like a+b*c in Lisp, Smalltalk or the Bourne shell. Others, e.g. APL and Perl, support arithmetic expres-
sions and other conveniences, but have made cryptic one-liners into an art form, turning program main-
tenance into a nightmare. Python programs, on the other hand, are neither hard to write nor hard to read,
and its expressive power is comparable to the languages mentioned above. Yet Python is not big: the
entire interpreter Þts in 200 kilobytes on a Macintosh, and this even includes a windowing interface!
Python is used or proposed as an application development language and as an extension language for
non-expert programmers by several commercial software vendors. It has also been used successfully
for several large non-commercial software projects (one a continent away from the authorÕs institute). It
is also in use to teach programming concepts to computer science students.
The language comes with a source debugger (implemented entirely in Python), several windowing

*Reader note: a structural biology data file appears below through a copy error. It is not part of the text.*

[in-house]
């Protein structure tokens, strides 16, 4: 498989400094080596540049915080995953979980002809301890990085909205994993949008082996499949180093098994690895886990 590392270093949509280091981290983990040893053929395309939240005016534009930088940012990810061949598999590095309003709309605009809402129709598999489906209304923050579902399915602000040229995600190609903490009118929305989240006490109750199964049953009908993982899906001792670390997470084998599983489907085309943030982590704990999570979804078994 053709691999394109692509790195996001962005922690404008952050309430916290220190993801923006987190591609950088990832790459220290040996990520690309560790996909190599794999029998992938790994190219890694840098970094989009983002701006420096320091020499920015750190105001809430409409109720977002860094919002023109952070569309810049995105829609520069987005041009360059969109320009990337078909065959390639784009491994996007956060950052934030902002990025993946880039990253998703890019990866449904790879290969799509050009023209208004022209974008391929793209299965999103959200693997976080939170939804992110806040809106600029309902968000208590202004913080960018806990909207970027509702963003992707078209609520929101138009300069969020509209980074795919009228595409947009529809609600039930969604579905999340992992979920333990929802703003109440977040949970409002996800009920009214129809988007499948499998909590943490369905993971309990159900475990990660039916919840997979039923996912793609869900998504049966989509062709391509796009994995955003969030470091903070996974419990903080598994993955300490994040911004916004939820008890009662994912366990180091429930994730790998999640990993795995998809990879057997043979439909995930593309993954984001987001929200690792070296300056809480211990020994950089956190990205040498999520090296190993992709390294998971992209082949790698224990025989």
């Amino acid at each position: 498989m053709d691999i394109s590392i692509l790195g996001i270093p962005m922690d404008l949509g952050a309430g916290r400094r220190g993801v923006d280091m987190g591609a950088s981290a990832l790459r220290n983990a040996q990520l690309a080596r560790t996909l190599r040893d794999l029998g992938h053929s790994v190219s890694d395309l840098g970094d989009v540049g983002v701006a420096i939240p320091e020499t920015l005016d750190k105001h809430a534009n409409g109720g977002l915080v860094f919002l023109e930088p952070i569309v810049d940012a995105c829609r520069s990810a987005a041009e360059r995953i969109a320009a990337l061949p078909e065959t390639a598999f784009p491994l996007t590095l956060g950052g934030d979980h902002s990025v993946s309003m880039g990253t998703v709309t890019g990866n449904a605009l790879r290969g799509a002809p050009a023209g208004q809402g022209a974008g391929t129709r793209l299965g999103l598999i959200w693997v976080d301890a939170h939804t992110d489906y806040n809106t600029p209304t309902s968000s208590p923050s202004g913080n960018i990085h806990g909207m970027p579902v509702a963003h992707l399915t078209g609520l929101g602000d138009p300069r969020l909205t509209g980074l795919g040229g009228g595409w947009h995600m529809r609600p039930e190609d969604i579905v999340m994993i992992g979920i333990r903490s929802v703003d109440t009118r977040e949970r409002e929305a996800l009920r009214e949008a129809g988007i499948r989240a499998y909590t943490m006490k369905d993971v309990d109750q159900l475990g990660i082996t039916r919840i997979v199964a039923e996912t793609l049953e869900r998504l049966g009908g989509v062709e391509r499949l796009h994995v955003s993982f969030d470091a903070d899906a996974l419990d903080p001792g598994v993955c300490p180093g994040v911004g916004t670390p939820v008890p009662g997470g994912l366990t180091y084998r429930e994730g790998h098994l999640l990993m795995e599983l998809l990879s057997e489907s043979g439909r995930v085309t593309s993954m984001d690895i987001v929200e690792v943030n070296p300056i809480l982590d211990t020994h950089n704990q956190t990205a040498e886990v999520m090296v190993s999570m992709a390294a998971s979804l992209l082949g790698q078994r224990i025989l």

interfaces (one portable between platforms), a sophisticated GNU Emacs editing mode, complete
source and documentation, and lots of examples and demos.
This paper does not claim to be a complete description of Python; rather, it tries to give a taste of
Python programming through examples, discusses the construction of extensions to Python, and com-
pares the language to some of its competitors.
1. Figures for modern UNIX systems are higher because RISC instruction sets and large libraries tend to cause
larger binaries. The Macintosh Þgure is actually comparable to that for a CISC processor like the VAX (remember
those? :-)
Python for Unix/C Programmers Copyright 1993 Guido van Rossum 2
2. Examples of Python code